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Ingot

Ingot

  • Place of origin:

    Sheffield, England (possibly, made)
    Birmingham, England (possibly, made)

  • Date:

    1923 (made)

  • Artist/Maker:

    unknown (production)

  • Materials and Techniques:

    Copper alloyed with lead and zinc; sheet silver and iron wire

  • Museum number:

    CIRC.297B-1923

  • Gallery location:

    British Galleries, room 118e, case 1

  • Image in copyright

Object Type
This is a demonstration sample of a Sheffield plate ingot at the stage just prior to being heated in the furnace to fuse the silver sheets with the copper ingot. Silver sheets were embedded into the copper ingot by a hydraulic press. Then copper, or sometimes iron or brass plate, covered in a chalk paste (to prevent it fusing to the silver sheet) was placed on top to protect the silver surface from fire damage in the furnace. The pieces of metal were then tied together by iron wire at regular intervals along the ingot, and the exposed edges, where the silver and copper came into contact, were swabbed with a borax solution. The block was now ready for firing.

Materials & Making
The process developed by Joseph Hancock (1711-1790) for large-scale production of fused (Sheffield) plate has differed little throughout the course of the industry. An ingot of copper was covered with a thin sheet of sterling silver. These ingots were approximately 1½ to 1¾ inches thick and 2½ inches wide by 8 inches long (4 by 6 by 20 centimetres). This could vary according to the weight and size of the plated sheet that was required to be made. Generally speaking, however, the thickness of the silver sheet was 1/40 that of the copper block, which meant that 10 to 12 ounces of silver were used for every 8 lbs of copper.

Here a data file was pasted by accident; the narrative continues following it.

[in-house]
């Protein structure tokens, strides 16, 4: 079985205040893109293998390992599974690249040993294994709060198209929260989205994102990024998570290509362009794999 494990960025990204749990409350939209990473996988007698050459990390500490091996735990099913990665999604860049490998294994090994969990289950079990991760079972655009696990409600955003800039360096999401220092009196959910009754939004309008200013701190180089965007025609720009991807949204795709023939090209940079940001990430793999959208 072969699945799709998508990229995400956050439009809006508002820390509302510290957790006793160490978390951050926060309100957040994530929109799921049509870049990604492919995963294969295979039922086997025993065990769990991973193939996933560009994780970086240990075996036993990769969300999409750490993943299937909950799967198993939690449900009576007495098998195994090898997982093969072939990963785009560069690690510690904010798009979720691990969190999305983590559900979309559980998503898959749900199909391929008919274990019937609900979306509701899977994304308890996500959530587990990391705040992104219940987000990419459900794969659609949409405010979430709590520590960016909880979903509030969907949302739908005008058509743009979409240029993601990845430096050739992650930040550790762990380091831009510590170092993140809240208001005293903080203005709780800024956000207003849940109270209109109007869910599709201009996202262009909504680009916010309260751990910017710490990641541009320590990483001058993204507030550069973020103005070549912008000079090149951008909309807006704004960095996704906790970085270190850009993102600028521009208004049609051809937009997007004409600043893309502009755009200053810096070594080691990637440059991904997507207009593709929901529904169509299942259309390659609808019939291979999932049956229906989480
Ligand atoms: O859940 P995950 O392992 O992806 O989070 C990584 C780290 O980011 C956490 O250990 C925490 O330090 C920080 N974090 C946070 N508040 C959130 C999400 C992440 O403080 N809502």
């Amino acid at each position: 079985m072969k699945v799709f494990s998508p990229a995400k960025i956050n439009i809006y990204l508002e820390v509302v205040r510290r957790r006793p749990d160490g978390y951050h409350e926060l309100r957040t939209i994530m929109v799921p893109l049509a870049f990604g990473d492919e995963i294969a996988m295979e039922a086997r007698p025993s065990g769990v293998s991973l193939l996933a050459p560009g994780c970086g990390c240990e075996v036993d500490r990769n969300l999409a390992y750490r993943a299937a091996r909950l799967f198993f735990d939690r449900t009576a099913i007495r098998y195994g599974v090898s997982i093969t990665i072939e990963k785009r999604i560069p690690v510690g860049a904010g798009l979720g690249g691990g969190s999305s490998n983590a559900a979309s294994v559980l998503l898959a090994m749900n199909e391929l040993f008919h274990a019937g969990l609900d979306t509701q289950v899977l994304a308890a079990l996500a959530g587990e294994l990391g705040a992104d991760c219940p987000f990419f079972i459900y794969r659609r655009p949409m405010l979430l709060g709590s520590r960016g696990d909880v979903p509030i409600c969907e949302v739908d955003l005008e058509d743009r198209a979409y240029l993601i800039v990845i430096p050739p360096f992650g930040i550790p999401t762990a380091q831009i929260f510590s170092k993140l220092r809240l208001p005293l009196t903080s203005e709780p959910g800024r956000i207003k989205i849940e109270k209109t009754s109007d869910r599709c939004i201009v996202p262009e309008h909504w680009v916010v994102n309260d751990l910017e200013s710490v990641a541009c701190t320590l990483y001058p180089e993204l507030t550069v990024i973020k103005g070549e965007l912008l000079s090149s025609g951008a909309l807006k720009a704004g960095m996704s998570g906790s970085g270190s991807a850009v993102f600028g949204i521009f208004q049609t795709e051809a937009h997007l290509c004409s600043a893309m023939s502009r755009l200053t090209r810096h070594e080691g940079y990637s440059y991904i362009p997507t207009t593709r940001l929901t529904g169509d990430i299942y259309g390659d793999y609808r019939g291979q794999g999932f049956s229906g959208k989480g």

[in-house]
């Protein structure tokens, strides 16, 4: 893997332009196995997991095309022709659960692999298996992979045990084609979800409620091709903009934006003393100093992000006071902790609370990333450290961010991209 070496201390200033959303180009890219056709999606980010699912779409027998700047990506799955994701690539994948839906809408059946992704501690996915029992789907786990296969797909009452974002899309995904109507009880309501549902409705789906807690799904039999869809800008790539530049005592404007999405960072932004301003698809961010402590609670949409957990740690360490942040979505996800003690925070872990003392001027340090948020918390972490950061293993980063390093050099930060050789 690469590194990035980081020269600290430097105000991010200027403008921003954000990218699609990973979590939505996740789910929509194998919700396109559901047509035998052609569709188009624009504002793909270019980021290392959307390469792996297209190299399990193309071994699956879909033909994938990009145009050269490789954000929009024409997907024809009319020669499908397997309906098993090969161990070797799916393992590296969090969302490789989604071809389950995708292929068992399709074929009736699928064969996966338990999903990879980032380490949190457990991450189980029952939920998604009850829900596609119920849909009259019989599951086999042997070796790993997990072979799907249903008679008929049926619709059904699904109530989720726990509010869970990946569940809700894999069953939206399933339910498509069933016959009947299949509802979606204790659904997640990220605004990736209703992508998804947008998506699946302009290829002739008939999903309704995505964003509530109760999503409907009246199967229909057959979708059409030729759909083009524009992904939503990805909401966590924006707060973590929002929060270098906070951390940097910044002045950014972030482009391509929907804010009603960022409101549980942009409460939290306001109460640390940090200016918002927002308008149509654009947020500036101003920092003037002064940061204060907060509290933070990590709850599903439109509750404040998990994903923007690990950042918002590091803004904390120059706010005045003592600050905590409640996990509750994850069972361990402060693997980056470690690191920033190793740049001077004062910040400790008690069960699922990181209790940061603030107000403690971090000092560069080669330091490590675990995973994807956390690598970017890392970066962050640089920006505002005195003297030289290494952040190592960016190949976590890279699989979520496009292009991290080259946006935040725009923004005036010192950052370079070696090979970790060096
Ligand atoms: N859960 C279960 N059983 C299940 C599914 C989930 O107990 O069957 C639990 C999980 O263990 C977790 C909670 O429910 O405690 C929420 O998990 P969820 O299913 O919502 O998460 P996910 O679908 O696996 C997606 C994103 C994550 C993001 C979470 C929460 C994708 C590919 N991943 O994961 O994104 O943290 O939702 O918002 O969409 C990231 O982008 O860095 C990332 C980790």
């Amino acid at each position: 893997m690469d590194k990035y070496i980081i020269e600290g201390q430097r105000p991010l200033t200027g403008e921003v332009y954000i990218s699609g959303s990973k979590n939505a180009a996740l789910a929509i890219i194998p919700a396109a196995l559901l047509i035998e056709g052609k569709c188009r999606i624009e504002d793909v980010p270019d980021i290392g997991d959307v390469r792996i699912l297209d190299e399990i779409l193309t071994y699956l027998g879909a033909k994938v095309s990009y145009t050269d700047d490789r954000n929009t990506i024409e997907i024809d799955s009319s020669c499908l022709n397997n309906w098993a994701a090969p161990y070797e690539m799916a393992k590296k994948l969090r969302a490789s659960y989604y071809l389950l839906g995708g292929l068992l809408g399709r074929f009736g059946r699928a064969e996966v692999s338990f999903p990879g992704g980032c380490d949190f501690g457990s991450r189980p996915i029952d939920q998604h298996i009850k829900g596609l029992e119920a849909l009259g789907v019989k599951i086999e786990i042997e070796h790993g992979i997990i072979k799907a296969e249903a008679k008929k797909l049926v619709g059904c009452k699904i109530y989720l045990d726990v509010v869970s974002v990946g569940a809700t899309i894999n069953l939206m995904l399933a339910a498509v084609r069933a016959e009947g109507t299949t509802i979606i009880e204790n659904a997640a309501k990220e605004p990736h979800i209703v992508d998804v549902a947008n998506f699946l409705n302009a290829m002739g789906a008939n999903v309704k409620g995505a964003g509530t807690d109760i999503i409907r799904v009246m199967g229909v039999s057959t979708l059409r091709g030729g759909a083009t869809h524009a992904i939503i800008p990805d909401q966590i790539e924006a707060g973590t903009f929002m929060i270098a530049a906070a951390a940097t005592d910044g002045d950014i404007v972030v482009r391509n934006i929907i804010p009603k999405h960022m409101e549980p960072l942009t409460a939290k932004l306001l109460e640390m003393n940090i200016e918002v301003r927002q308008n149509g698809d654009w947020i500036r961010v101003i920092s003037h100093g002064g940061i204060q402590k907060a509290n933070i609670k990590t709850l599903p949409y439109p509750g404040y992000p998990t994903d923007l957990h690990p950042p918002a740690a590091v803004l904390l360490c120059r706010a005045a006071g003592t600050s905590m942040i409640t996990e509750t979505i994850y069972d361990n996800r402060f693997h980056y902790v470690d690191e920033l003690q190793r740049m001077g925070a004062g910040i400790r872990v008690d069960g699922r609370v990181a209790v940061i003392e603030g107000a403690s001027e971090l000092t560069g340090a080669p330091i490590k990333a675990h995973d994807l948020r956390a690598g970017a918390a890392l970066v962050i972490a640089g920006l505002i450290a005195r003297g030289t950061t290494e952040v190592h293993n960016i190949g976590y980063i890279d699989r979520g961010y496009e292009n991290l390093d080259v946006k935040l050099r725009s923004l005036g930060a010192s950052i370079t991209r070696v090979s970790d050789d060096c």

People
After about 1760, it became the practice to plate two sides of the copper ingot so that the resulting sheet was plated with silver on both sides. In 1830 Samuel Roberts (1763-1849) patented a variation (no. 5963), whereby a sheet of German silver (an alloy of copper, zinc and nickel) was inserted between the silver and the copper block. This produced a laminate of far greater durability.

Place of Origin

Sheffield, England (possibly, made)
Birmingham, England (possibly, made)

Date

1923 (made)

Artist/maker

unknown (production)

Materials and Techniques

Copper alloyed with lead and zinc; sheet silver and iron wire

Dimensions

Height: 7 cm, Width: 6 cm, Depth: 4.5 cm

Object history note

Possibly made in Sheffield or Birmingham

Descriptive line

Copper ingot with silver sheet before firing

Bibliographic References (Citation, Note/Abstract, NAL no)

Angus Patterson, "A Timely Acquisition: The V&A's Matthew Boulton Pattern Book, ca. 1779", Journal of the Antique Metalware Society, Vol. 17, June 2009, pp. 58-75, p. 60 ill.
Eric Turner, Book Review, "Old Sheffield Plate: A History of the 18th Century Plated Trade by Gordon Crosskey", Journal of the Antique Metalware Society, Vol. 20, June 2012, p. 78

Labels and date

British Galleries:
In the second stage of production sheet silver was placed on the copper ingot and the two were pressed together to eliminate the air and moisture between them. Up to about 1760 the copper was plated on one side only. [27/03/2003]

Production Note

made as a display sample

Categories

Metalwork

Collection code

MET

Qr_O78041
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